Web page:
Statistical Significance

Definition of 'Statistical Significance'


A result that is not likely to occur randomly, but rather is likely to be attributable to a specific cause. Statistical significance can be strong or weak, and is important to research in many math- and science-related fields, including medicine, sociology, psychology and biology. Statistical significance does not always indicate practical significance. In addition, it can be misinterpreted when researchers do not use language carefully in reporting their results.

Investopedia explains 'Statistical Significance'


The calculation of statistical significance (significance testing) is subject to a certain degree of error. The researcher must define in advance the probability of a sampling error (which exists in any test that does not include the entire population). Sample size is an important component of statistical significance in that larger samples are less prone to flukes. Only random, representative samples should be used in significance testing.

The level at which one can accept whether an event is statistically significant is known as the significance level or p-value.


Filed Under:

comments powered by Disqus
Hot Definitions
  1. Leased Bank Guarantee

    A bank guarantee that is leased to a third party for a specific fee. The issuing bank will conduct due diligence on the creditworthiness of the customer looking to secure a bank guarantee, then lease a guarantee to that customer for a set amount of money and over a set period of time, typically less than two years.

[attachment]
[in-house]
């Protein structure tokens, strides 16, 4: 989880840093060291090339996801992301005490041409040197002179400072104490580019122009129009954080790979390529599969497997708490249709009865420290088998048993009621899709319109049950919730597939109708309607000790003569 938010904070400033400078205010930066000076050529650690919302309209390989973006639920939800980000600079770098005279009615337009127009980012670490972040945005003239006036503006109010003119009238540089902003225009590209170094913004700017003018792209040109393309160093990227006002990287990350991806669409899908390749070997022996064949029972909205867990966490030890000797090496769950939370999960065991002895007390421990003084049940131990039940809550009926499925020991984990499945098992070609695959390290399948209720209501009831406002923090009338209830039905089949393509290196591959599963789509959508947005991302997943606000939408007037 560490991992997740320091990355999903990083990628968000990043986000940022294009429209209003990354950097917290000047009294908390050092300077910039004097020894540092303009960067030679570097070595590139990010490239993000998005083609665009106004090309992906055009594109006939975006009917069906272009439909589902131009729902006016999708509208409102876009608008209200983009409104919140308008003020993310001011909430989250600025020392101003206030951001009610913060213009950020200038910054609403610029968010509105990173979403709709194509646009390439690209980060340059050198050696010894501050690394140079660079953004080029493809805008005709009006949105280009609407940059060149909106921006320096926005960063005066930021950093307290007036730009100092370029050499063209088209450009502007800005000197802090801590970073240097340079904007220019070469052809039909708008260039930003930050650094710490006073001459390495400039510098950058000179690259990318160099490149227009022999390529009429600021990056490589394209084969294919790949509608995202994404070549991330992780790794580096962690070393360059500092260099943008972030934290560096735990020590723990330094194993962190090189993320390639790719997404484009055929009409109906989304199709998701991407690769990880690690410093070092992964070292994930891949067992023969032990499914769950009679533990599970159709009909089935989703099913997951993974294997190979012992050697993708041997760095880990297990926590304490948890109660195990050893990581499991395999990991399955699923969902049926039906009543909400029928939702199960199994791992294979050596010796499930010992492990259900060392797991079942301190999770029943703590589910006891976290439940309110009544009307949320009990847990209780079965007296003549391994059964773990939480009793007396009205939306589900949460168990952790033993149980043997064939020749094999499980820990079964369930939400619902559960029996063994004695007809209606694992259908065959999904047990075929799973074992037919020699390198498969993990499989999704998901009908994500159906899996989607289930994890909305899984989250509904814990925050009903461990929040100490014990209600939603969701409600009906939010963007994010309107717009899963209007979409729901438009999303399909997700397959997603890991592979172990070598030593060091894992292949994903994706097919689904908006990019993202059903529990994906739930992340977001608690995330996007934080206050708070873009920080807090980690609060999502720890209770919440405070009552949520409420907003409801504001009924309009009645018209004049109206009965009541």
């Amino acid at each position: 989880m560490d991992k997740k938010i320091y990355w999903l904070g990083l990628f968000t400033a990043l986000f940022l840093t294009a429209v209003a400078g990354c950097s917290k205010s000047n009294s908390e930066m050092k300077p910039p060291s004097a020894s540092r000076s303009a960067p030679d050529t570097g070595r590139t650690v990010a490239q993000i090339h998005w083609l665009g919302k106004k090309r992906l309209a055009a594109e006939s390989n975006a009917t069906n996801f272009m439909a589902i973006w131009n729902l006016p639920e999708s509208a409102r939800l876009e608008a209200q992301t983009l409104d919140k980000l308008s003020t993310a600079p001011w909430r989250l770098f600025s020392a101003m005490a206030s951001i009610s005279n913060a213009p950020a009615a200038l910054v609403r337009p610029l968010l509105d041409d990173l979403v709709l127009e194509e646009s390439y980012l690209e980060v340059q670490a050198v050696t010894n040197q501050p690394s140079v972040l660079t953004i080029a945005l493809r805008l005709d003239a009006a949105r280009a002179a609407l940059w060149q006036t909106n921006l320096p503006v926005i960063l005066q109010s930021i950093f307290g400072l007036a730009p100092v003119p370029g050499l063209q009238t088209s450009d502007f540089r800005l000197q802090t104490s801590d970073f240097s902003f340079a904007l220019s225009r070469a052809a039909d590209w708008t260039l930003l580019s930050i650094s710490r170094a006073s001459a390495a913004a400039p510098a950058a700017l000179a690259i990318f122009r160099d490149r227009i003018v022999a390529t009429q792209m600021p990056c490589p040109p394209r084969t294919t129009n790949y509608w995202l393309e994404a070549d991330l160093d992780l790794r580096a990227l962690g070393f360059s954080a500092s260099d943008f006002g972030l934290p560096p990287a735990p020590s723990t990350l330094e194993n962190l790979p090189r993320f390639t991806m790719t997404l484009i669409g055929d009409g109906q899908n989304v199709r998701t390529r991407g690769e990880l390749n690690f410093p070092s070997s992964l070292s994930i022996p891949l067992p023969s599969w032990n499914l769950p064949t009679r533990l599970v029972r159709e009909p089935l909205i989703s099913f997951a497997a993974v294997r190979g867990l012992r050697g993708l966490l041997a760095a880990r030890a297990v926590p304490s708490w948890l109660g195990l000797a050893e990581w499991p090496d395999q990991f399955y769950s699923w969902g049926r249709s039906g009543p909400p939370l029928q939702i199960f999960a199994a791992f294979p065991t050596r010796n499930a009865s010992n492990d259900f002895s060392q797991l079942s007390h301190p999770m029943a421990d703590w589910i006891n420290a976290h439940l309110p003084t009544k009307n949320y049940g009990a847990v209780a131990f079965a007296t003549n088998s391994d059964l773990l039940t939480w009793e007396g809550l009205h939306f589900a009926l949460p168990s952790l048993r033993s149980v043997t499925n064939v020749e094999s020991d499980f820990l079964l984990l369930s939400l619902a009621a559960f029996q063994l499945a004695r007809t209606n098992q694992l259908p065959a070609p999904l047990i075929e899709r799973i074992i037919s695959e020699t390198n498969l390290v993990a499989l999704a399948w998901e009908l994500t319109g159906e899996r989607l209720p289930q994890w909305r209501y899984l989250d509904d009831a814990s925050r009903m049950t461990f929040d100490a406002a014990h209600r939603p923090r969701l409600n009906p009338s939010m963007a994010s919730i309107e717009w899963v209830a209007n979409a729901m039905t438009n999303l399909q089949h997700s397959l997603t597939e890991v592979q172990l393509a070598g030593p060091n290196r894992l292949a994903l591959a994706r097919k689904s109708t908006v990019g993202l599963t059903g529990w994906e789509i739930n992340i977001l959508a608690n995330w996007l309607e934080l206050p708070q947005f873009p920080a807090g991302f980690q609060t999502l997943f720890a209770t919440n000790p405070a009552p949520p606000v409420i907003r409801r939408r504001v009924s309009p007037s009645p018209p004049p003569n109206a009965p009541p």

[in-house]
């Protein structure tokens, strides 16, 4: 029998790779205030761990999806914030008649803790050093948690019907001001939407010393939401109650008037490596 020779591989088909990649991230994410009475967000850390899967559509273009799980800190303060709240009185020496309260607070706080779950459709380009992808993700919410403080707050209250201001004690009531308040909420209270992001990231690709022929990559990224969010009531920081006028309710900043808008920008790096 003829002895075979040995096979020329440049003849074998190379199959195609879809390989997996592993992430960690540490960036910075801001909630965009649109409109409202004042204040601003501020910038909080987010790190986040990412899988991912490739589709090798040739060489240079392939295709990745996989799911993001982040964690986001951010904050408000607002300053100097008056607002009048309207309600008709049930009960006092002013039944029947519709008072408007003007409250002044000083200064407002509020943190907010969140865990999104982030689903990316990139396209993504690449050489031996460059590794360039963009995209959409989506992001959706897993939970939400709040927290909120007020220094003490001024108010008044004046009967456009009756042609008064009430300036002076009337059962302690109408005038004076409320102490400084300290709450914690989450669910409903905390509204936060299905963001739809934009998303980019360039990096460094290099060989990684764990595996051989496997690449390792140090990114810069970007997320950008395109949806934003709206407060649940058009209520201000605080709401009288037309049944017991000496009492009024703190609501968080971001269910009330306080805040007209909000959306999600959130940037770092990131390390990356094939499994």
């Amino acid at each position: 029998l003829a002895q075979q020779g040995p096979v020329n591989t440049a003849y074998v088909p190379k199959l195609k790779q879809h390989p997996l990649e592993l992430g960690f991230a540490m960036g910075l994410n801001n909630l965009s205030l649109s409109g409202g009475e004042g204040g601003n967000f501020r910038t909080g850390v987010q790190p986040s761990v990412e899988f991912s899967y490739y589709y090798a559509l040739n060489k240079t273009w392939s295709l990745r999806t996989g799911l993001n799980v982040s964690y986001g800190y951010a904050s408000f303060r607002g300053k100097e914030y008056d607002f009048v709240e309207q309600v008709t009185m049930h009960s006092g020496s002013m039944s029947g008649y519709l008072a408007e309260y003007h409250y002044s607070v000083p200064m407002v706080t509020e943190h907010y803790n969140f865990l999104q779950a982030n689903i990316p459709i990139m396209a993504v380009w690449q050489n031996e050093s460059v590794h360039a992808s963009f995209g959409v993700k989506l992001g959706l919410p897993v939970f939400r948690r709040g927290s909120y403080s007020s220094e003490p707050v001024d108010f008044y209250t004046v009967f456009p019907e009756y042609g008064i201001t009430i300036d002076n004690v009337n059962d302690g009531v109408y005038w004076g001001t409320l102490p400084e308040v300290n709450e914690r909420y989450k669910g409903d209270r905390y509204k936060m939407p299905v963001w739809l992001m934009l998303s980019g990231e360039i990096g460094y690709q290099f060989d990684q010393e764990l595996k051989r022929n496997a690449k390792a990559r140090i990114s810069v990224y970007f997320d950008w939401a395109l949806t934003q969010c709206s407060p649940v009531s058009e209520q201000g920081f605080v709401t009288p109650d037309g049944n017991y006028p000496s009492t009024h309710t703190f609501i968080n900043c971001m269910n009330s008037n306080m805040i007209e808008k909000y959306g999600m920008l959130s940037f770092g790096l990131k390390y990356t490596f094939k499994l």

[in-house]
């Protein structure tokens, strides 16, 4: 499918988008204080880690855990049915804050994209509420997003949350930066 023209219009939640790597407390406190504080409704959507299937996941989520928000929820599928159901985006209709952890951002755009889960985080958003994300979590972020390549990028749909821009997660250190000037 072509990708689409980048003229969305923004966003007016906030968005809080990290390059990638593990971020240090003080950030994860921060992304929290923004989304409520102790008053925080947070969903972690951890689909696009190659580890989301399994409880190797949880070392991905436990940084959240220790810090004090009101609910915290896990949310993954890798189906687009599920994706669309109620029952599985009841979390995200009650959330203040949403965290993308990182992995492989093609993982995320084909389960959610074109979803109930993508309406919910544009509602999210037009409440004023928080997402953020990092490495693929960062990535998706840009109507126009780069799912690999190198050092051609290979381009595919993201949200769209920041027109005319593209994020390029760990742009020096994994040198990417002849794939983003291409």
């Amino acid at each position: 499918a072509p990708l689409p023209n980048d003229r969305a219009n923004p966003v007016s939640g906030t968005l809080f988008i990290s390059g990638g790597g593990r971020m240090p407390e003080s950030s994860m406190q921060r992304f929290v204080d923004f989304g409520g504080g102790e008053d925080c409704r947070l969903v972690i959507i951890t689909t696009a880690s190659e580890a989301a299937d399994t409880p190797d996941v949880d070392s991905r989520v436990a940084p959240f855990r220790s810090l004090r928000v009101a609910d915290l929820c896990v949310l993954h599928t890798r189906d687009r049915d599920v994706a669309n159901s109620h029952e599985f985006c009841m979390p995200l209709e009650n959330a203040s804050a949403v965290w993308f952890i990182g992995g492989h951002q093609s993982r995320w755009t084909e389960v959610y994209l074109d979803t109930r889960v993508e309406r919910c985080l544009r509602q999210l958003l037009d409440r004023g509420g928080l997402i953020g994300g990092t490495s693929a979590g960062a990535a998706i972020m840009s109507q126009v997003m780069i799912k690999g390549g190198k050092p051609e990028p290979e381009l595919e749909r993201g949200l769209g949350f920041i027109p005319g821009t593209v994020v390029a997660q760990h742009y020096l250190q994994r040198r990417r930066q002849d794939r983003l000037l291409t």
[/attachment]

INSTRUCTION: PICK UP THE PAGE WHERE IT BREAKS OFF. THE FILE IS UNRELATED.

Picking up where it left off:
2. Degree Of Financial Leverage - DFL

    A ratio that measures the sensitivity of a company’s earnings per share (EPS) to fluctuations in its operating income, as a result of changes in its capital structure. Degree of Financial Leverage (DFL) measures the percentage change in EPS for a unit change in earnings before interest and taxes (EBIT).
  3. Jeff Bezos

    Self-made billionaire Jeff Bezos is famous for founding online retail giant Amazon.com.
  4. Re-fracking

    Re-fracking is the practice of returning to older wells that had been fracked in the recent past to capitalize on newer, more effective extraction technology. Re-fracking can be effective on especially tight oil deposits – where the shale products low yields – to extend their productivity.
  5. TIMP (acronym)

    'TIMP' is an acronym that stands for 'Turkey, Indonesia, Mexico and Philippines.' Similar to BRIC (Brazil, Russia, India and China), the acronym was coined by and investor/economist to group fast-growing emerging market economies in similar states of economic development.
  6. Pension Risk Transfer

    When a defined benefit pension provider offloads some or all of the plan’s risk – e.g.: retirement payment liabilities to former employee beneficiaries. The plan sponsor can do this by offering vested plan participants a lump-sum payment to voluntarily leave the plan, or by negotiating with an insurance company to take on the responsibility for paying benefits.
Trading Center